As Economy Takes Off, Companies Return to Flight

by Chris Bahn  on Monday, Jul. 1, 2013 12:00 am  

Beaver Lake Aviation has operated at Rogers Municipal Airport since 1986 and been a wholly owned subsdiary of Wal-Mart since 2002.  (Photo by Ryan Miller)

Up And Away

Despite their value to business operations large and small, the use of company-owned planes declined dramatically as the economy struggled. Recession led to limited use for many, sometimes as a cost-cutting measure, but often because of the perception created by having a company-owned aircraft. As the economy has slowly shown signs of improvement, the practice has begun to see an upswing.

Through the first six months of 2013 there have been 13 corporation plane registrations in Pulaski County and 15 in Benton County. Those two counties are the top two in the state for plane ownership and planes designated for business. Those numbers don’t include a January 2013 registration in Tunica, Miss., of a Learjet belonging to Dillard’s Inc. of Little Rock. FAA records show Dillard’s has a pair of Learjets registered in Tunica County.

Businesses in the state that accommodate private company air travel like Central Flying Service Inc. in Little Rock and Fayetteville Executive Airport in Fayetteville report seeing increases in business travel. Ray Boudreaux, director of aviation at Fayetteville Executive, said business is up “about 15 percent over this point in 2012.”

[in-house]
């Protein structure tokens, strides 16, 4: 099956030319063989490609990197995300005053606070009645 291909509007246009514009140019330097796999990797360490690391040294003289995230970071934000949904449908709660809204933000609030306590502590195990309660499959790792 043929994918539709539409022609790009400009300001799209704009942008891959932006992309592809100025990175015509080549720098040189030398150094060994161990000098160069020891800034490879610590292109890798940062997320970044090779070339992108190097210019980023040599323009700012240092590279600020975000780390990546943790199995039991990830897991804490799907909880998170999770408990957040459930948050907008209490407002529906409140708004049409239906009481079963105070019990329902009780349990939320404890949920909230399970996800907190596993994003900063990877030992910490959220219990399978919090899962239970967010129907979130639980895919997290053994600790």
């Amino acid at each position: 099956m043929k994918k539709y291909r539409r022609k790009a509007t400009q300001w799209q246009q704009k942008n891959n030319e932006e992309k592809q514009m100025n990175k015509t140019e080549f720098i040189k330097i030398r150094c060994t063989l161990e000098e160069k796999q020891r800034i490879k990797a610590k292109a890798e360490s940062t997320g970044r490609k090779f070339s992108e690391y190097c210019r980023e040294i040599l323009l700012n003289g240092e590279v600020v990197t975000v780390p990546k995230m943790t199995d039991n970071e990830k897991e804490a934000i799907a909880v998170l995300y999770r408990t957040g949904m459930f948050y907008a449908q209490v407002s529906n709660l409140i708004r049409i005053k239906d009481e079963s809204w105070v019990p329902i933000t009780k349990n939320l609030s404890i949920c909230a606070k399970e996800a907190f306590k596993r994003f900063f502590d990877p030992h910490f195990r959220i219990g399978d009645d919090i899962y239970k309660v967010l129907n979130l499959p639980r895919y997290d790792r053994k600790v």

Dick Holbert, president at Central Flying Service, has also seen an increase, but compared the upswing to the local housing market. While business has improved, it’s not quite to the peak levels seen prior to the recession.

“It’s trending up, but I’m not sure I would call it a rebound at this stage,” Holbert said. “It seemed like everything fell off the cliff in 2008 and reached its nadir in 2009. It’s been coming back slowly since then.”

(Get This Week's Aerospace Lists: Download the list of the state's busiest airports and Arkansas' largest aerospace companies.)

This modest uptick in Arkansas is similar to what is happening nationally.

Businesses saw a sharp decline in their use of company planes, as much as a 50 percent drop from 2008 to 2009, the National Business Aviation Association reports. Data from the NBAA supports the idea that there has been a recent upswing in the use of company-owned planes, just nothing like those peak levels seen in 2007.

Dan Hubbard of the NBAA said three statistical categories used to measure the use of company planes show business is rebounding.

Flight hours are up. So too are the sales of new and used planes. The most recent numbers show about 15,000 businesses using planes for company travel. Only a fraction of those numbers include businesses that don’t own their plane outright but use charter services or fractional arrangements (think of the aircraft like a timeshare on the beach).

“We’re probably still down about 15 percent from those peaks in 2007, but you’re seeing slow and incremental recovery,” said Hubbard, whose organization has 9,000 businesses as members. “And all but a sliver of the businesses using planes are outside of America’s Fortune 500. Most of them are small and mid-sized companies that are not household names.”

 

 

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